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11 Pointers on Employment References

By Dorothy Tannahill Moran, CPCC, ACC, Career Coach

 

As a job seeker the reference issue is kind of a scary and confusing thing to think about. We’re scared because we hope that when the potential employer calls on a former boss or peer that they don’t make us look bad. On the other hand, we’re stumped on things like whether to list someone who is hard to reach or out of business. The list of questions about references is numerous, so let’s see if I can help you with some of the primary ones.

  1. Don’t put your references on your resume. As I often say: “References are like produce. They can go bad quickly.” Your resume may live on in an Applicant Tracking System for a long time. The reference information can easily become outdated by the time your resume is used.
     
  2. Refresh your reference list each time you distribute it. You don’t want to over-use any one person no matter how glowing their remarks are about you. Ask a business contact if they would be willing to give you a reference any time you have a hot interview coming up. Be aware their situation may change and they may not have time for the request. 
     
  3. Will they contact your former bad boss and what will they say? You have to assume that even if you don’t put down a former boss on your reference list, they may contact your previous places of business from your resume and therefore, a former boss. These days, many businesses have policies against giving any performance feedback or opinions when called for reference. If you were lucky enough to work for that kind of company, then you shouldn’t worry too much about bad input, but it could still happen. If you didn’t work for that kind of company, it’s open game about what could be said. The thing that is in your favor is that they may not check or may not check with that company.
     
  4. Will they contact your current boss? Most hiring managers realize that contacting your current boss may put your job in jeopardy. It is totally acceptable to specifically request that they not contact your current place of business – they will understand.
     
  5. What if my former business is closed and they can’t contact anyone? These things happen, especially in recent years. If your previous employer has closed their doors, indicate as such on your resume and also your reference list if you have them on it. The thing you do want to do on your reference list is to supply the hiring team with a way to get hold of someone who can give them your reference. If you can’t supply contact information wherever these people have gone, don’t put them on your reference list.
     
  6. What if I worked out of the US and want to use former employers as a reference? Hiring teams love references wherever they are. Your job in giving a reference is to supply the team with a way of contacting them. Email makes contacting someone easy and inexpensive.
     
  7. What is a “letter of reference”? Should I have one? A letter of reference is typically written in advance of a time when you are actually pursuing a specific job. Sometimes when you leave a place of business you can ask for a letter of reference and that is a totally acceptable request. A letter helps keep down the demand on your previous boss for giving reference information each time a former employee looks for a job. Once you have a letter, it is yours to share and distribute as you see fit for the situation.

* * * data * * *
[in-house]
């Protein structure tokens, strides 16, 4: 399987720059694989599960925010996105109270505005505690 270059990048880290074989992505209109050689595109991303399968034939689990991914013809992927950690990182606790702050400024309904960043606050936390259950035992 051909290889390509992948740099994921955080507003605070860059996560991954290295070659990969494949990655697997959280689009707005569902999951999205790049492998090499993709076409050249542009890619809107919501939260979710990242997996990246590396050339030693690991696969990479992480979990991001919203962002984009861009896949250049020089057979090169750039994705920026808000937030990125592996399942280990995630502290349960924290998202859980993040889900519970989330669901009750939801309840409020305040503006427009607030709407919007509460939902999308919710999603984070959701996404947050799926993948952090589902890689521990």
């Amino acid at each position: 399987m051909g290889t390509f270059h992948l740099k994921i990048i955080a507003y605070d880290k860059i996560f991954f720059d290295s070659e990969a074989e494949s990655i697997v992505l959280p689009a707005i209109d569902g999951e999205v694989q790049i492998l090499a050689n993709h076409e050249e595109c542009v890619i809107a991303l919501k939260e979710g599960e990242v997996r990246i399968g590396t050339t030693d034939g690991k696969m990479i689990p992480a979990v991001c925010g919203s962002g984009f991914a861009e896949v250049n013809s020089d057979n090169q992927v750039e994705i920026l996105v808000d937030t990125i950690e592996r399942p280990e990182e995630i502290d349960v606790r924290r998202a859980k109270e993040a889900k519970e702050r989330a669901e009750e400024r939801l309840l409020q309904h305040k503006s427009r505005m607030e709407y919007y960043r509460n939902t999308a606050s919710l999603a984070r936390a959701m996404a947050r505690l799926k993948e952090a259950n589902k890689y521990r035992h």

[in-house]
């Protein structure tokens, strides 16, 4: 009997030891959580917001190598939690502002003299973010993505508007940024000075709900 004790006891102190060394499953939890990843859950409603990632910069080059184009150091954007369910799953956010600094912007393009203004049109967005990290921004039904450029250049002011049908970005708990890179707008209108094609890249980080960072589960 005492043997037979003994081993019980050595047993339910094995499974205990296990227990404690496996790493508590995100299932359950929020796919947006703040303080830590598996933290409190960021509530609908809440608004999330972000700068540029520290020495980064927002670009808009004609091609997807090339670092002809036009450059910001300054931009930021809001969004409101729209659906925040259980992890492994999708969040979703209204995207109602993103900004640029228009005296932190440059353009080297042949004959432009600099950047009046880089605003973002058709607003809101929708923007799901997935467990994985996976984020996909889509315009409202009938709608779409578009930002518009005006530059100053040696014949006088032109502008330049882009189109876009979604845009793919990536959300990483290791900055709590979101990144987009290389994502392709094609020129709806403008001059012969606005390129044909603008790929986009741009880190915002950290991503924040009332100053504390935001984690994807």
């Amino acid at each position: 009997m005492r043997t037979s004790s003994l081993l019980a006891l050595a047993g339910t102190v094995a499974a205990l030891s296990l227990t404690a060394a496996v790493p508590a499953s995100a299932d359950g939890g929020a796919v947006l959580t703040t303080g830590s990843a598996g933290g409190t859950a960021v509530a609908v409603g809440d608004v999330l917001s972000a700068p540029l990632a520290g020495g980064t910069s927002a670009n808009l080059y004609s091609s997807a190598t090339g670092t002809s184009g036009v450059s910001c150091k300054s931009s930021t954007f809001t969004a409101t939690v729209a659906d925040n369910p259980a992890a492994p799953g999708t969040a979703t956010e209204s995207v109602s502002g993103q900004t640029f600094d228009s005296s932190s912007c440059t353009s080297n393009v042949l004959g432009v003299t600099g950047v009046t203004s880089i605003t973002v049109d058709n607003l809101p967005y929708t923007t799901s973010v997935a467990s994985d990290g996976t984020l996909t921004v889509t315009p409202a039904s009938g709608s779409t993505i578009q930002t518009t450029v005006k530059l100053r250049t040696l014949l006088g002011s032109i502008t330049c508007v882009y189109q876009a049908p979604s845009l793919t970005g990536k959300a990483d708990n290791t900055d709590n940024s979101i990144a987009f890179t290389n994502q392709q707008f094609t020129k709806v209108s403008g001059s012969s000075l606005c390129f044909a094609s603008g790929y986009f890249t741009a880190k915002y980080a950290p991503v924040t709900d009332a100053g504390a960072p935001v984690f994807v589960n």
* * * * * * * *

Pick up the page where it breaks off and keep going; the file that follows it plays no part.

8. Should I only ask former bosses to be a reference or can I use other people I worked with?It is entirely acceptable to use non-boss individuals to act as a reference. It helps if that person is in a managerial position because the credibility of their reference about you is higher than if that person were simply a work peer. The person you use as a reference should be in a position of assessing your performance to a hiring manager.
     
  9. What should I do if I think someone gave me a bad reference? This is a touchy issue. People have been known to get sued for giving references. Usually you will never really know for sure if that has occurred. Very little feedback is given to job seekers on anything including what references have said about you. If you are concerned, you could call the person yourself and ask directly, but don’t expect to hear the full story. 
     
  10. Will the hiring team really call all of my references? You never know in advance what the behavior of the hiring team will be. Many people are lazy and simply won’t bother to call references, as they will rely on their own opinion of you from the interview. Others will call every business on the resume and everyone on the reference list. I have been used on countless reference lists, but have been called only a couple of times in several decades.
     
  11. When I create my reference list, what kind of information should be on it? You want to have the following: Name of person, business relationship, place of business, phone number and email address.

Your reference list can act as a powerful tool in your job search kit. You do want to think through whom the best people will be who can represent you well and be credible to the hiring manager. After that, there is a bit of ongoing management of your reference list, but it will be well worth it in 

For more career tips and advice from Career Coach Dorothy Tannahill-Moran, visitwww.nextchapternewlife.com.

 


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